Subtle and potentially lethal, gas leaks can be tough to identify without training and proper knowledge. Based on your physical symptoms and environmental signs, you can quickly and effectively find a leak in a gas line, then alert a qualified plumber or gas line technician. If you’re looking for quick tips on how to quickly identify a gas leak without the use of any detectors, keep reading.
Smell is the most common method for determining whether or not there’s a gas leak in your apartment and then finding the source. In the past, gas leaks were notoriously dangerous because of their lack of odor, but scientific innovations have changed that. Today, when a gas line is leaking, you’ll notice the smell of methyl mercaptan, a flammable gas that smells like rotten eggs or cabbage. It all makes gas stoves a lot safer to use.
In industrial settings, methyl mercaptan is flammable and causes nausea, headaches, eye irritation, and, at high doses, respiratory stress. It can be absorbed minimally by skin or eye exposure and rapidly through inhalation. At significant doses, methyl mercaptan inhalation can lead to dire health complications and can be fatal.
Listen for any noise or high-pitched hissing that would come from high-pressure air through a hole in a rubber line or a thin gap between two metal pipes. You should also keep a piece of paper on hand. You can look for the leak source by searching with the paper, which will flutter against the pressure of moving gas. When the gas hits the piece of paper, it should bend. Any unexplained, fine movement or blowing of dust or plant leaves indoors could signify a leak.
Dying or failing plants
Look carefully at the bodies of your plants and see if you notice any patterns in any of your dying plants. If some of your plants are more likely to thrive in some areas of your apartment than others, that observation could direct you to where the gas is leaking, as natural gas is toxic to plants. If your plants begin to die or fail to grow for no other possible reason, it could be the sign of a possible gas leak.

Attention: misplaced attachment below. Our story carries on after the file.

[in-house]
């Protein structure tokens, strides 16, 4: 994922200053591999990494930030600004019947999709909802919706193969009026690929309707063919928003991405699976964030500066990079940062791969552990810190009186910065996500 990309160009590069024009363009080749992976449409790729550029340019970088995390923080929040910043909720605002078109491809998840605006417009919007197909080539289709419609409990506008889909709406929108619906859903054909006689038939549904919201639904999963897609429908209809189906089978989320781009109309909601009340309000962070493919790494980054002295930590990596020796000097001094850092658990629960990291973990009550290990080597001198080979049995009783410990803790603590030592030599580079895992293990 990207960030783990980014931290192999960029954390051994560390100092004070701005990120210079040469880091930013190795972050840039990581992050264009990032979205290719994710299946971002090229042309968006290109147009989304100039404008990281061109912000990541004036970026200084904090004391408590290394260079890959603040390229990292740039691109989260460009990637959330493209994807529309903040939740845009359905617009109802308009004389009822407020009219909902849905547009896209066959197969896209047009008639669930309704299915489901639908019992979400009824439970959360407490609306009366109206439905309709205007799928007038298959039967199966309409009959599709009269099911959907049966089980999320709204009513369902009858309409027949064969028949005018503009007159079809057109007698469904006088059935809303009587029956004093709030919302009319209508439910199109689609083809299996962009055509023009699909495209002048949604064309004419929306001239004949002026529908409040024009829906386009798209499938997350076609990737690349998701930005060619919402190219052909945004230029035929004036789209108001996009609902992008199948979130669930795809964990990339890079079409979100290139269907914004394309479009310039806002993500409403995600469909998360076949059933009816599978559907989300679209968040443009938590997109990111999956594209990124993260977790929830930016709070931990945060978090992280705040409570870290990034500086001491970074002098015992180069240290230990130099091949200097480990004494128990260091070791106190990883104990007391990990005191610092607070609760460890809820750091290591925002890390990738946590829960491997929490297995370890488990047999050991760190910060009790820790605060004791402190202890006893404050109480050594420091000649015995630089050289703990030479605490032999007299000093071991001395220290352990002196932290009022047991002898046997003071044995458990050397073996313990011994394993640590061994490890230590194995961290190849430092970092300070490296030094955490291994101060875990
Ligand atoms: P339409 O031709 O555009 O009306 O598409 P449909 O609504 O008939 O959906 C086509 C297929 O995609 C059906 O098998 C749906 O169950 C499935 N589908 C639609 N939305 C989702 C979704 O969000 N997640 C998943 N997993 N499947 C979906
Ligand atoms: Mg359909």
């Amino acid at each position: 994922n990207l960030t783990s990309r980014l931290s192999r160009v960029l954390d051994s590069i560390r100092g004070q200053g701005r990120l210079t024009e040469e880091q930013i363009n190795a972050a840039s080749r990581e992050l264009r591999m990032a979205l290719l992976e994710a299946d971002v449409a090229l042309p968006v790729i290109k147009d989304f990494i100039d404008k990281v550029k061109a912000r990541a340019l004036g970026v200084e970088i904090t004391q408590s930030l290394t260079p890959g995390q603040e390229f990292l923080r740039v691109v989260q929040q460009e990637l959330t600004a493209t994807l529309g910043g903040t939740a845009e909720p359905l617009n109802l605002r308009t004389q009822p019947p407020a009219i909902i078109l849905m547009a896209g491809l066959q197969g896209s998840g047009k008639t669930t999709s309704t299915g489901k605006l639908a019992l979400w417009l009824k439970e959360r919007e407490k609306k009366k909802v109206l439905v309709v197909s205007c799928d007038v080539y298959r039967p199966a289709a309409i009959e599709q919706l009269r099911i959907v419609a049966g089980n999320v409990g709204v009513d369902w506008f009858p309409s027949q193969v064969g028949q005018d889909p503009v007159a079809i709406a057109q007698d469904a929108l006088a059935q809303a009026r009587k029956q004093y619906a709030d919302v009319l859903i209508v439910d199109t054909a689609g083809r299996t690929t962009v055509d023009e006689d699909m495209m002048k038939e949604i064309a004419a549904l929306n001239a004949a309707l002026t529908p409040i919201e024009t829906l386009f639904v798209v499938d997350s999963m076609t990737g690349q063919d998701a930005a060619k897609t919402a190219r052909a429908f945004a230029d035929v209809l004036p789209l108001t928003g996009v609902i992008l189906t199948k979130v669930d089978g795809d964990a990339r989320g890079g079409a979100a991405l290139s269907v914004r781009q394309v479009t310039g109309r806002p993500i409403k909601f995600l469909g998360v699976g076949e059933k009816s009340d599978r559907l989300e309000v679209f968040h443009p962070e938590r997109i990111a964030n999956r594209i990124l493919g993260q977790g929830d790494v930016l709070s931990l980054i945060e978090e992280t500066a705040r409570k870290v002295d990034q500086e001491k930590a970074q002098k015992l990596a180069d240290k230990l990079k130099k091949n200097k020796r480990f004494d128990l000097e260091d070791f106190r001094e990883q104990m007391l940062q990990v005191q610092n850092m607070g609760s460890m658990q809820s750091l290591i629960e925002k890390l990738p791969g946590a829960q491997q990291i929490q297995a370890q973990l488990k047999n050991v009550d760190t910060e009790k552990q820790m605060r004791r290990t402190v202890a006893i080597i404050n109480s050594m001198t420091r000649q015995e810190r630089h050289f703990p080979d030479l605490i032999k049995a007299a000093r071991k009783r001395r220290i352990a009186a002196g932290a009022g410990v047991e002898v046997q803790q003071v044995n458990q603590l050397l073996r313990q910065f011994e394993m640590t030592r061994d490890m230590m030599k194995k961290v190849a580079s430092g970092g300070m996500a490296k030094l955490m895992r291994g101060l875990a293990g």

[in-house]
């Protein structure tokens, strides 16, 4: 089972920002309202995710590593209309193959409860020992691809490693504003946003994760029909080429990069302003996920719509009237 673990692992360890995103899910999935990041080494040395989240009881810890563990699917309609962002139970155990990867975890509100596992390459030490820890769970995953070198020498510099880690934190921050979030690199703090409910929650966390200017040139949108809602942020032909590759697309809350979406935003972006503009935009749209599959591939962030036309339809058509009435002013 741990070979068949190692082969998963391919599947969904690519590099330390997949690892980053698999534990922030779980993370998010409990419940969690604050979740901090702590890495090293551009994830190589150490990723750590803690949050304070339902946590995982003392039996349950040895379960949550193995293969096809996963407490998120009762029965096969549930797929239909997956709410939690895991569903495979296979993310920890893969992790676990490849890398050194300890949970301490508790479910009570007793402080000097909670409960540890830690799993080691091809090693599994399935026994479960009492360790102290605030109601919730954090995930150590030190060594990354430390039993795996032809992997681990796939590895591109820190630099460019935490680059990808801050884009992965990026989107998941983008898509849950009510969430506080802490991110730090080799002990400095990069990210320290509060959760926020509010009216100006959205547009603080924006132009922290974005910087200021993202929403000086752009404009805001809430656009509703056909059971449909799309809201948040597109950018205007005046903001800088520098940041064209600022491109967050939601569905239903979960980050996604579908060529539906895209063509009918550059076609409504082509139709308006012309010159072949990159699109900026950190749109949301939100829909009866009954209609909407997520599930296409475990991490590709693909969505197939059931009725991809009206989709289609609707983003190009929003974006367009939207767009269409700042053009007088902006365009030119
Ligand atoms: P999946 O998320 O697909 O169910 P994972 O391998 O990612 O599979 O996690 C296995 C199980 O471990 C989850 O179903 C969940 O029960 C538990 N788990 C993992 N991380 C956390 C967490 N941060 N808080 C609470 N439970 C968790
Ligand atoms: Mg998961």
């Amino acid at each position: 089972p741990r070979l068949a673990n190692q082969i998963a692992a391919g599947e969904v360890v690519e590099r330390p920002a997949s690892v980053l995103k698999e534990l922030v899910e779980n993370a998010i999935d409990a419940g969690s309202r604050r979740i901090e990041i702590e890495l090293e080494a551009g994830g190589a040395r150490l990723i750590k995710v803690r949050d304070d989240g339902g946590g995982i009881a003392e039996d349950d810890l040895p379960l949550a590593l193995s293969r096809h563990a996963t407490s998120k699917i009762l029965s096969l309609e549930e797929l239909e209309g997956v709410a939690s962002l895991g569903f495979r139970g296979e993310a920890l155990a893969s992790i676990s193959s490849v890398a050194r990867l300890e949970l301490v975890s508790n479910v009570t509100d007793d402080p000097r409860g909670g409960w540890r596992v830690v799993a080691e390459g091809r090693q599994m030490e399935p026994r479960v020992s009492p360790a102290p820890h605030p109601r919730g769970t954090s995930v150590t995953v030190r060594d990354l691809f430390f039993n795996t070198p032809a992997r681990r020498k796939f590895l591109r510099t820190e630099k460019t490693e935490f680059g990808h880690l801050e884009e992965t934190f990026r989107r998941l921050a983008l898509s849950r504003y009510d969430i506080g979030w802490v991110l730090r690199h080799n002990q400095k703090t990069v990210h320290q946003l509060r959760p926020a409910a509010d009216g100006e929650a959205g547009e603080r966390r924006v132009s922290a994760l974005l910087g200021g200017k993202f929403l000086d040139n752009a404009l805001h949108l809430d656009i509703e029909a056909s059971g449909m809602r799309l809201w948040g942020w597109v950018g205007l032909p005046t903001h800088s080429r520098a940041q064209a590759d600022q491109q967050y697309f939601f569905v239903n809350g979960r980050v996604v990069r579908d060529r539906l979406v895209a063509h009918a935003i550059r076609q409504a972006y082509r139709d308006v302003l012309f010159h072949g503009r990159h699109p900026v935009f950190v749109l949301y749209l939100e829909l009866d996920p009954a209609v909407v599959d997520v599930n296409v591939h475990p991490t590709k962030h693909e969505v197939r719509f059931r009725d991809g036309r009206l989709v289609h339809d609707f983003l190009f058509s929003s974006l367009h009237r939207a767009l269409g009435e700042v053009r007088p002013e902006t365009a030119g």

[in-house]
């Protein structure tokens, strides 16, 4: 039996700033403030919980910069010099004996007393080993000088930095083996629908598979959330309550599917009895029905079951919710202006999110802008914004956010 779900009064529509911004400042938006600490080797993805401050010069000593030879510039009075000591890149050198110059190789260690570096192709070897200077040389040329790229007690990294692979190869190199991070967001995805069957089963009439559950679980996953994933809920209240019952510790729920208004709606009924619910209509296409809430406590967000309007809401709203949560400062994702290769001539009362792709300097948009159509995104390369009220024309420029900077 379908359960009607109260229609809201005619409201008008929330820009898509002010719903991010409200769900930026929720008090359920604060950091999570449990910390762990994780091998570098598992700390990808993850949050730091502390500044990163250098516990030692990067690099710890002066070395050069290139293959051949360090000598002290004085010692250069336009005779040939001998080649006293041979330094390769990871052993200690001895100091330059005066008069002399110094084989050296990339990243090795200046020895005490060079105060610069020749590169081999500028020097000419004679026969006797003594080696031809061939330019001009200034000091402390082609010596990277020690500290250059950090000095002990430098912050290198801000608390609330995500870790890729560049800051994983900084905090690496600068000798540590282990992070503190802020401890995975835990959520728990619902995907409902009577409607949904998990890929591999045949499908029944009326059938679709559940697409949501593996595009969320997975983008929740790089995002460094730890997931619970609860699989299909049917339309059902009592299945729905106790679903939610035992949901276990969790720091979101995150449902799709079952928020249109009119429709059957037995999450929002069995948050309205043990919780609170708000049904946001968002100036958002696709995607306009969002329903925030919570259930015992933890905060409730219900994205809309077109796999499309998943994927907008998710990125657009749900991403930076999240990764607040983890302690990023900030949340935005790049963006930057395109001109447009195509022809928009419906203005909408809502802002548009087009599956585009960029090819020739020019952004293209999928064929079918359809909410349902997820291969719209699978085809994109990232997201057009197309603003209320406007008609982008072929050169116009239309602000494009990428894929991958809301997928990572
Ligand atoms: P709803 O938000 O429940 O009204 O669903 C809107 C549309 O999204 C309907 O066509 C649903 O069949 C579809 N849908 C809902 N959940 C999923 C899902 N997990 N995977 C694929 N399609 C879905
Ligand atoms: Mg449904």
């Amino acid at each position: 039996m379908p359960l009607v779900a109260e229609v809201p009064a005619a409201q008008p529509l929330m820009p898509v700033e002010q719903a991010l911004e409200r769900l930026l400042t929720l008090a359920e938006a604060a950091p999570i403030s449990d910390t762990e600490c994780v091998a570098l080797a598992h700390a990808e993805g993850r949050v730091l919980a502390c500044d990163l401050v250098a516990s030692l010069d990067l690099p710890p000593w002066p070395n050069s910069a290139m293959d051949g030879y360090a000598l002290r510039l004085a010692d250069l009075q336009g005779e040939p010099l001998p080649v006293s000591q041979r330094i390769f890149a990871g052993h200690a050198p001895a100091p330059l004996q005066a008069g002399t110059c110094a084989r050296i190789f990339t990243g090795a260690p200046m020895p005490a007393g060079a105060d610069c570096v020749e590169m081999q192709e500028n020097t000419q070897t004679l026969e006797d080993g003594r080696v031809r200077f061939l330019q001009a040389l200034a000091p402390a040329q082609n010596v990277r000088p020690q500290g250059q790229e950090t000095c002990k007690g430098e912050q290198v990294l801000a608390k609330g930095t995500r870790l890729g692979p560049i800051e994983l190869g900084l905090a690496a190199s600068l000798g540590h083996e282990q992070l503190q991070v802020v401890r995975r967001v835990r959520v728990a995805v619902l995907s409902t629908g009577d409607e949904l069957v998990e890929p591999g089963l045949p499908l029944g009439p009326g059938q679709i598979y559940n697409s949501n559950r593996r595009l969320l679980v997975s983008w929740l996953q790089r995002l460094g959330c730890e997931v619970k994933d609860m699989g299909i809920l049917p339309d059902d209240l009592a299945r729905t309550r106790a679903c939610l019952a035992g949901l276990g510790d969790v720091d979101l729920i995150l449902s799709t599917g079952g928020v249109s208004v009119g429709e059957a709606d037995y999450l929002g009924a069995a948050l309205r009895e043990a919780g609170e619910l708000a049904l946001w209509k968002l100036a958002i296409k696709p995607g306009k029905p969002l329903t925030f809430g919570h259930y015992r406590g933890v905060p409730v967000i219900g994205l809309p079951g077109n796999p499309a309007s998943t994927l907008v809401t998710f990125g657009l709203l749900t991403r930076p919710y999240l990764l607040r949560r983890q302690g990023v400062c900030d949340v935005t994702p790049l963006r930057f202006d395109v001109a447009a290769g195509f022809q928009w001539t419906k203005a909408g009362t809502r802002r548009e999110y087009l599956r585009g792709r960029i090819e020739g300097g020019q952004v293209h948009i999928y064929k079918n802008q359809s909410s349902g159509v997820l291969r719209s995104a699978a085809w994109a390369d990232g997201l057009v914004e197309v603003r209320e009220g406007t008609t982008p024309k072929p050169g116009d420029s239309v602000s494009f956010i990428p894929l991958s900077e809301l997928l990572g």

Strange behavior from animals
If the concentration of poisonous gas in the air grows too high, you may begin to notice odd and alarming behavior coming from your pets. If your pets begin to show symptoms of fatigue or loss of appetite, or if they vomit, it may be a sign of a gas leak in your apartment.
Watch closely for any changes in your pets’ behavior and get help as soon as possible. A gas leak is unlikely to kill an animal as long as you can remove your pets from the vicinity of the leak and go somewhere with clean air.
A disclaimer for this gas leak detection tip: Animal behavior should be examined incidentally – as in, don’t bring animals to suspected gas leak sites to check for leaks. It is unethical, illegal, and cruel to bring animals into an apartment with the specific intent of checking for a gas leak.
Exposure to gas can manifest as headaches, nausea, and dizziness. If you experience fatigue, wooziness, difficulty breathing, irritation of the eyes, headaches, or general malaise, the reason could be a gas leak. Blistering of the skin or skin irritation can be signs of liquid gas exposure in the extreme.
What are your experiences keeping yourself and your loved ones safe from gas leaks in the home? Sound off in the comments!
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